There are 3 main types of title sequences used in thriller movies.
The first is a narrative opening. This type of opening features the actual start of the storyline/plot with the titles edited over the footage. An example of this can be seen in the opening of ‘The Stepfather’ (2009)
The narrative begins straight away, with the titles are incorporated into the screen in different positions each time, and so well placed that they are easily readable but not always noticeable, as your attention is drawn to the main character and his actions.
The second type of opening is known as a discrete title sequence, which is separate from the actual narrative of the film, but related somehow. A good example of this is seen in ‘Se7en’ (1995), which features its own separate music to the main part of the film, and uses extreme close ups throughout. This type of sequence relies a lot more on the technical aspects of editing and sound to be successful rather than the actual footage. I imagine it would be relatively easy to film, but extremely hard and time consuming to edit!
The third type of opening features the titles over a blank screen, followed by the start of the narrative. These openings nearly always feature music that relates to the film, and sets the tone and mood of the film before the narrative begins. This is shown in the opening of ‘What Lies Beneath’ (2000).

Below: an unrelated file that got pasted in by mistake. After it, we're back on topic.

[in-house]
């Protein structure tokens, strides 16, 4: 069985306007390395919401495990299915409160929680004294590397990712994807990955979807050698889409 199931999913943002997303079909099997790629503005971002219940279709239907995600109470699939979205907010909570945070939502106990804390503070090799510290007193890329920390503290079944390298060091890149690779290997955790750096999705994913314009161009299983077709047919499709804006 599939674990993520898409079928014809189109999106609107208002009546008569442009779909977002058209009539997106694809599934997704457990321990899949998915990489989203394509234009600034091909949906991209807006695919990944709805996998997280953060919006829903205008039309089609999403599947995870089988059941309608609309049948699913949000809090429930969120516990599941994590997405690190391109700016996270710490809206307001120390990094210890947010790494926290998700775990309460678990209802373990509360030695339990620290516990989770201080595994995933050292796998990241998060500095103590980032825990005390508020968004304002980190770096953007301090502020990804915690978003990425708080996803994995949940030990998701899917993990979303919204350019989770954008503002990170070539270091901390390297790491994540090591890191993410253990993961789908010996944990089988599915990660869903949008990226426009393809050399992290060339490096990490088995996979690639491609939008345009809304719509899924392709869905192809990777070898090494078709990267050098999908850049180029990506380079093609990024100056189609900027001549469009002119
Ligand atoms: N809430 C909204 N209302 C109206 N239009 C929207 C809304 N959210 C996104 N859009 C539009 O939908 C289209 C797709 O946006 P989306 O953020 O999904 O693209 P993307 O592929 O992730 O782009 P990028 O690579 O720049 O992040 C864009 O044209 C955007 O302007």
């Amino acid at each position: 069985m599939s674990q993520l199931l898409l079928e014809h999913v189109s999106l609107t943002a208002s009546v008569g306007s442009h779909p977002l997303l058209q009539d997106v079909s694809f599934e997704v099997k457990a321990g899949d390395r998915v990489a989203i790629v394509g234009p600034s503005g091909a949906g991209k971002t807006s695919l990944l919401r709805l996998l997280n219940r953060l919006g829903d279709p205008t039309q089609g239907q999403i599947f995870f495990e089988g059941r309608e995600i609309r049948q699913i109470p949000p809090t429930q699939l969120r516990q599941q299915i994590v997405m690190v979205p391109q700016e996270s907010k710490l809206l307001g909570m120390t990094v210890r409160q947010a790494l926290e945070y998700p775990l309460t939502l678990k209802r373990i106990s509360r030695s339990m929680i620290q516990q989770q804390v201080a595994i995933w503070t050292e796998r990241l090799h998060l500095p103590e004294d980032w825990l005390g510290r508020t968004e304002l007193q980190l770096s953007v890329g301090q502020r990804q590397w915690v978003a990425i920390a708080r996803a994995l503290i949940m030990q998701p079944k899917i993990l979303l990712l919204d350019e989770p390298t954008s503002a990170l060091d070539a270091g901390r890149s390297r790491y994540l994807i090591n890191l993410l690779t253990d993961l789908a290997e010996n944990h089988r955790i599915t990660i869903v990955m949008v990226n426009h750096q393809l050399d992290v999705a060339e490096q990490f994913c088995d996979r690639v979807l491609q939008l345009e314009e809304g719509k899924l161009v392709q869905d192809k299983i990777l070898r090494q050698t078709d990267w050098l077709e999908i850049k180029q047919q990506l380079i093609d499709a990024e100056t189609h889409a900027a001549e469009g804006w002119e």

As the titles are shown, slow, ominous music plays in the background, creating a tense atmosphere, which lasts until the start of the narrative, ending with the shock of the face in the water.
Other types of title sequences also exist, which feature different technical aspects and styles, such as the sylized editing seen at the opening of ‘The Taking of Pelham 123’. This title sequence uses very creating editing to incorporate the titles into the mise en scene. The titles are animated to look like trains, which feature heavily in the film.
When we make our thriller, my preference of what type of opening we make is a narrative opening, as this type of opening showcases both editing and camera skills, not just one or the other. Also, I think this type of opening is more easy to create successfully as we will have a clear storyline that we will be able to show and make the audience understand what is going on by editing the different shots together well.